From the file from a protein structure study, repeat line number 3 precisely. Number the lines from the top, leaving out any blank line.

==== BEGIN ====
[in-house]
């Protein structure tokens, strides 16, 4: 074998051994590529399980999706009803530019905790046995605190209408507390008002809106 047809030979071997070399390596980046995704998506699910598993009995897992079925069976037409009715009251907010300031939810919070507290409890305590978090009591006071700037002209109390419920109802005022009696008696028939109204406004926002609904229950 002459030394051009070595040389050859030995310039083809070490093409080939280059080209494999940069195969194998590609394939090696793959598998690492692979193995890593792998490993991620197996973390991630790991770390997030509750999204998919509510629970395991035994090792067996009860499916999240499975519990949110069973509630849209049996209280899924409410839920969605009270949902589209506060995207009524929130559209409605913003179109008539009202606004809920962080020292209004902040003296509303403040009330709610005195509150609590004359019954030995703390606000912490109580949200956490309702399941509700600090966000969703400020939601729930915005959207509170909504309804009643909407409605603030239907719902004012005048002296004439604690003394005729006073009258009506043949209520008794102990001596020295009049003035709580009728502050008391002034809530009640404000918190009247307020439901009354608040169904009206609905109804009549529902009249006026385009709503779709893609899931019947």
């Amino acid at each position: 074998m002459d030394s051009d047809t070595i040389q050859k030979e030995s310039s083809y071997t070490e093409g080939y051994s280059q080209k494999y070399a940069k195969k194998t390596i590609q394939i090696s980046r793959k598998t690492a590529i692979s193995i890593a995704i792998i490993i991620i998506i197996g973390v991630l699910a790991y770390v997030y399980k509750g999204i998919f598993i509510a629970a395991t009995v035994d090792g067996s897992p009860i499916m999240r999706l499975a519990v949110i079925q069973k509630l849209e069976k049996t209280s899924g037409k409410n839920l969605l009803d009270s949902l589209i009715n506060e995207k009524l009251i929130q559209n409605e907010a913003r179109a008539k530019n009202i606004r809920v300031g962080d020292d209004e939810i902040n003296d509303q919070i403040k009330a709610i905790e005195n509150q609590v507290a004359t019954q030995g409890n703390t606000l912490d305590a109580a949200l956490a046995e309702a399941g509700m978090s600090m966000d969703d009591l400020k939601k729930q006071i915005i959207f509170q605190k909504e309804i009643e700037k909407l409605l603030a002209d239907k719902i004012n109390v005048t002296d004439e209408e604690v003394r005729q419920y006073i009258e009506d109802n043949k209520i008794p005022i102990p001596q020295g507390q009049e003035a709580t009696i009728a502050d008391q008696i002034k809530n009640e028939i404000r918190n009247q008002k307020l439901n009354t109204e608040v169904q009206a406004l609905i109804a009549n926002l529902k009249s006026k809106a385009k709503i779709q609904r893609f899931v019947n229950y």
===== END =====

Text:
């Amino acid at each position: 074998m002459d030394s051009d047809t070595i040389q050859k030979e030995s310039s083809y071997t070490e093409g080939y051994s280059q080209k494999y070399a940069k195969k194998t390596i590609q394939i090696s980046r793959k598998t690492a590529i692979s193995i890593a995704i792998i490993i991620i998506i197996g973390v991630l699910a790991y770390v997030y399980k509750g999204i998919f598993i509510a629970a395991t009995v035994d090792g067996s897992p009860i499916m999240r999706l499975a519990v949110i079925q069973k509630l849209e069976k049996t209280s899924g037409k409410n839920l969605l009803d009270s949902l589209i009715n506060e995207k009524l009251i929130q559209n409605e907010a913003r179109a008539k530019n009202i606004r809920v300031g962080d020292d209004e939810i902040n003296d509303q919070i403040k009330a709610i905790e005195n509150q609590v507290a004359t019954q030995g409890n703390t606000l912490d305590a109580a949200l956490a046995e309702a399941g509700m978090s600090m966000d969703d009591l400020k939601k729930q006071i915005i959207f509170q605190k909504e309804i009643e700037k909407l409605l603030a002209d239907k719902i004012n109390v005048t002296d004439e209408e604690v003394r005729q419920y006073i009258e009506d109802n043949k209520i008794p005022i102990p001596q020295g507390q009049e003035a709580t009696i009728a502050d008391q008696i002034k809530n009640e028939i404000r918190n009247q008002k307020l439901n009354t109204e608040v169904q009206a406004l609905i109804a009549n926002l529902k009249s006026k809106a385009k709503i779709q609904r893609f899931v019947n229950y």